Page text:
And in the all-important “eyeballs” department, Estes also knows how to touch all the right “vanity” buttons of companies craving exposure.
“Approximately, 900,000 to a million people line the street,” Estes said. “The national TV audience is another 45 million, then you’ve got another 100 to 110 million international because the parade is telecast to some 120 nations.”
Rainbird, one of his former clients,” didn’t want to take just Estes’ words, so it researched various advertising options.
“They entertained several scenarios,” Estes recounted. “’Should we sponsor a major golf tournament, should we sponsor a tennis championship, should we buy advertising with NASCAR?’ Then they checked out the Rose Parade. ‘Oh my God, this is a great deal.’
“It’s really a hidden advertising opportunity,” Estes added. “It’s great value for your dollar.”
Kaiser Permanente, another Fiesta client, hosts a party for 3,000 employees and guests inside Fiesta’s hangar-like home in early December. The Rose Parade’s influence casts a big halo.
“’Just this party alone’ Kaiser’s president told me ‘is worth being in the Rose Parade,’” Estes said.
It also has provided a great ride for Estes. CEOs, sultans and emirs have entertained him on his travels to Indonesia, Thailand and the United Emirates to discuss their float entries. But at heart, Estes sees himself as just another cigar-chomping employee.
“Like any other successful business, my success stems from my crew,” he said. “I’m just one of the guys, I just happen to be president.”
Screen-Shot-2013-08-12-at-11.27.05-AM-1024×724Estes may be just one of the guys, but he is a guy who cares a lot. He could just on rest on his laurels after the yearly Rose Parade, vacationing in Palm Springs or some other sunny clime, but he wants to keep his cast of 25 fully employed year-round.
“The Rose Parade probably represents about 80 percent of our gross,” he said.
As for that other 20 percent, you can see elements of his work almost everywhere: in shopping malls (South Coast Shopping Plaza, music videos (Robin Thicke), casinos (Bellagio and Mandalay Bay), amusement parks (Disneyland and Knott’s Berry Farm), floral shows (Los Angeles County Fair), and local parades (East Los Angeles and Martin Luther King, Jr.).
Each new project turns Estes into the eager student, probing his client’s history, objectives and mission. K9s 4 Cops, whose mission is to place exceptionally trained canines with law enforcement agencies across the country to help patrol and provide further safety for schools and communities, is one of Fiesta’s new clients. On January 1, there will be no mistaking who’s in charge, when a giant German shepherd named Johnny Cash woofs his way down the boulevard. “We came in with this design, and they loved it,” said Estes about the Houston-based nonprofit organization. “Sometimes, you just hit the nail on the head.”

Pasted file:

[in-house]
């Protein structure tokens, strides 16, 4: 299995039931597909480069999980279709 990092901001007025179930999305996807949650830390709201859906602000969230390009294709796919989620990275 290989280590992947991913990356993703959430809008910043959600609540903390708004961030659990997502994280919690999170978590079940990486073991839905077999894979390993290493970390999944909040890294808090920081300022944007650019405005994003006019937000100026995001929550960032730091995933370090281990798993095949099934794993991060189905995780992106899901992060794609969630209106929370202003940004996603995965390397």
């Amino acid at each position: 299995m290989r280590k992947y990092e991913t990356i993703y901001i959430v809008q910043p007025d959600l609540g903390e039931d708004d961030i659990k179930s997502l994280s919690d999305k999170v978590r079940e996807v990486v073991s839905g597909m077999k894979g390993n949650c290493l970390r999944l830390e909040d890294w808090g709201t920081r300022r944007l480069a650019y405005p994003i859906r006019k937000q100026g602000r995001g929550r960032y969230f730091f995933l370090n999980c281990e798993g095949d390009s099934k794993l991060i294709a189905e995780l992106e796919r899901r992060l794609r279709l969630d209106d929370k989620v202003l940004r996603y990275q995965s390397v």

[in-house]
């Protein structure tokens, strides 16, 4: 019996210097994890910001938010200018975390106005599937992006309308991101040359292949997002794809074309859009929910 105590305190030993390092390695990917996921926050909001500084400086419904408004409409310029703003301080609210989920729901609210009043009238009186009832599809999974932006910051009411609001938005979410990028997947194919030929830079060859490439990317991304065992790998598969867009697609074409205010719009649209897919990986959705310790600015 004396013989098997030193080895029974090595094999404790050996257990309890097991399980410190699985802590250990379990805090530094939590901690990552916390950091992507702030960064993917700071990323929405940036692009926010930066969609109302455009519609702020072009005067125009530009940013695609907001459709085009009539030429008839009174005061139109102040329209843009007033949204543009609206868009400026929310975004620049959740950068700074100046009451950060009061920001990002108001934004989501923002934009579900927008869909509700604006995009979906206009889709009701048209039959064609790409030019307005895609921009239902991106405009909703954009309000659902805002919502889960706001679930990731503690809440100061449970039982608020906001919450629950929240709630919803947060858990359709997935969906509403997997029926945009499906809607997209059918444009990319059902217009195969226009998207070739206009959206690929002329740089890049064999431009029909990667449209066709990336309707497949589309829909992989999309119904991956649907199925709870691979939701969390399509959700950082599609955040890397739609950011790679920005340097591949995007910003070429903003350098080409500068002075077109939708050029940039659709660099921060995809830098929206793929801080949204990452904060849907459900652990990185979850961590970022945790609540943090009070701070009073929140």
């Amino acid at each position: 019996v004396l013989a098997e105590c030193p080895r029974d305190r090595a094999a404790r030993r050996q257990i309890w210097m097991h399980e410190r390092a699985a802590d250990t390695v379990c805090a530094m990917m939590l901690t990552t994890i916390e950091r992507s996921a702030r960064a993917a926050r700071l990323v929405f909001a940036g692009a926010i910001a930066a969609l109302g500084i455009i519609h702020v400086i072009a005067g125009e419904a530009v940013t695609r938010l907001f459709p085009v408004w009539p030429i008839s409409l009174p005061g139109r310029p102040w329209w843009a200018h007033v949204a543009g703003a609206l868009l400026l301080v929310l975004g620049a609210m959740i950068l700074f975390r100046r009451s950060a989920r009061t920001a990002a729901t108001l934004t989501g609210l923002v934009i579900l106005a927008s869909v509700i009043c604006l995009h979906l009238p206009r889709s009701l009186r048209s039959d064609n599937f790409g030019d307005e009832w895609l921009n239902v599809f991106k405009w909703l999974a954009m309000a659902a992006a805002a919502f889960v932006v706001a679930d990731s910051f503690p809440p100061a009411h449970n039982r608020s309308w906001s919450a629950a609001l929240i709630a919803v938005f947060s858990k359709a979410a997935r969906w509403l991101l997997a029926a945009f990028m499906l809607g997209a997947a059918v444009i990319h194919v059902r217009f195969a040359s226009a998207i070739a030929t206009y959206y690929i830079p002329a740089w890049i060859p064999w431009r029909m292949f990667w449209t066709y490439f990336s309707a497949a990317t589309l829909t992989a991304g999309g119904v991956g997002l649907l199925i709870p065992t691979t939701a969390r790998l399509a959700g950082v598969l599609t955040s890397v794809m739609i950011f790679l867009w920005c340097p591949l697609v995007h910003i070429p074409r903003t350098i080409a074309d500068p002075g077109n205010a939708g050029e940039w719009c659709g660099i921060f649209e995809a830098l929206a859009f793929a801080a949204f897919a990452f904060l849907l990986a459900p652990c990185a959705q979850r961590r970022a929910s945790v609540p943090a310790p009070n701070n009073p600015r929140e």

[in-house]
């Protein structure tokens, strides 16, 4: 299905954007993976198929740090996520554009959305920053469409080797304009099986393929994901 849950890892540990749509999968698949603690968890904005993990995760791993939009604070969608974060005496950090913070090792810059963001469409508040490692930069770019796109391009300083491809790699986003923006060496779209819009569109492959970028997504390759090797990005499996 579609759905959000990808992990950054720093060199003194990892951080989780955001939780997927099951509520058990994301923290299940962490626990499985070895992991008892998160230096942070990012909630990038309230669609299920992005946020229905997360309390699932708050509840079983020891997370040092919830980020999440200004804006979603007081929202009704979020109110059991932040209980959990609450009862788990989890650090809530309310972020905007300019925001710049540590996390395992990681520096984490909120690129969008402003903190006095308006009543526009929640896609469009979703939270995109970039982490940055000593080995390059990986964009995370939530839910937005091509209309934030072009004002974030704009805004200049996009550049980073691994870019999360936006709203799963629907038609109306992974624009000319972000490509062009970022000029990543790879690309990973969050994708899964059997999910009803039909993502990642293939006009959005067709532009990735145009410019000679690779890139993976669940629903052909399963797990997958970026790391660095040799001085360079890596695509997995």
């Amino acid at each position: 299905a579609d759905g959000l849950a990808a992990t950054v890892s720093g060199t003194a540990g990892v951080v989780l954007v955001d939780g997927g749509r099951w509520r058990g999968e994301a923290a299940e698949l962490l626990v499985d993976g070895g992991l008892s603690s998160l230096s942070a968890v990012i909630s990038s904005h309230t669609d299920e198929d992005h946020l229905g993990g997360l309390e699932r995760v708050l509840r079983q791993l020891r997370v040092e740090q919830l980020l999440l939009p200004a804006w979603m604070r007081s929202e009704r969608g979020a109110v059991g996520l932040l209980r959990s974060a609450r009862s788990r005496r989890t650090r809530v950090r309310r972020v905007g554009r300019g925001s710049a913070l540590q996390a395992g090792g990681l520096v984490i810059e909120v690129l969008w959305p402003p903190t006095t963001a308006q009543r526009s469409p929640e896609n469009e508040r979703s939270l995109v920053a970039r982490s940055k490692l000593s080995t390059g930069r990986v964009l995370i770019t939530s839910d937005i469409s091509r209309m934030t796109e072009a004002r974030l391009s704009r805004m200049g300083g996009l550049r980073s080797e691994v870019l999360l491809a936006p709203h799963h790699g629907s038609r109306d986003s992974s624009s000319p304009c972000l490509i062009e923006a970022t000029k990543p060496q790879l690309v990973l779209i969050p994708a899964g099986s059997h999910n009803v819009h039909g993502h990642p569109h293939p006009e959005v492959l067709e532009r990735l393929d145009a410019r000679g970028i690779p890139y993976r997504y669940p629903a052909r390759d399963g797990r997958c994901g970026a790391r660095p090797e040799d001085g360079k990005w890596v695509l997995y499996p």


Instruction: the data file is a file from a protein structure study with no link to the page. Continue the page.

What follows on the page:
Another new entrant is the Wingtip to Wingtip Association, which is dedicated to preserving the legacy of the Women Air Force Service Pilots (WASP) of World War II. “There aren’t many of them left so this is really special,” Estes said.
The theme for the 2014 Rose Parade is “Dreams Come True,” something that happens for Tim and his team with each new assignment or commission.
The countdown for the 2014 Rose Parade has begun. With October here, much work needs to be done, but Estes has never missed a deadline.
On January 31, 2013, at about 4:30 p.m., his police-protected convoy of 13 floats will begin the slow six-hour procession from Irwindale to Pasadena (and you thought traffic on the 210 was at a standstill). “We try to go slow because we don’t want to jostle any of the flowers,” Estes said.
He’ll sweat every minute and movement until his floats are safely ensconced at Pasadena’s Victory Park later the next day. And he’ll continually monitor the skies above for signs of precipitaion. Rain fell on the parade in 1955, Estes’ birth year, and in 2006.
Again, Estes becomes the historian.
“In 1955, Supreme Court Chief Justice Earl Warren was the grand marshal, and, in 2006, Sandra Day O’Connor, the first female Supreme Court Justice, was grand marshal, and those were the only two times that rain fell on the parade,” Estes said.
Estes’ dream-come-true scenario is for a clear weather and a non-judicial Grand Marshal. “When it rains, I just feel bad for all the people who want to see a good parade.”
The current forecast for Jan. 1, 2014, is for legendary Dodgers baseball announcer Vin Scully to do the Grand Marshal honors, and that suits Tim just fine!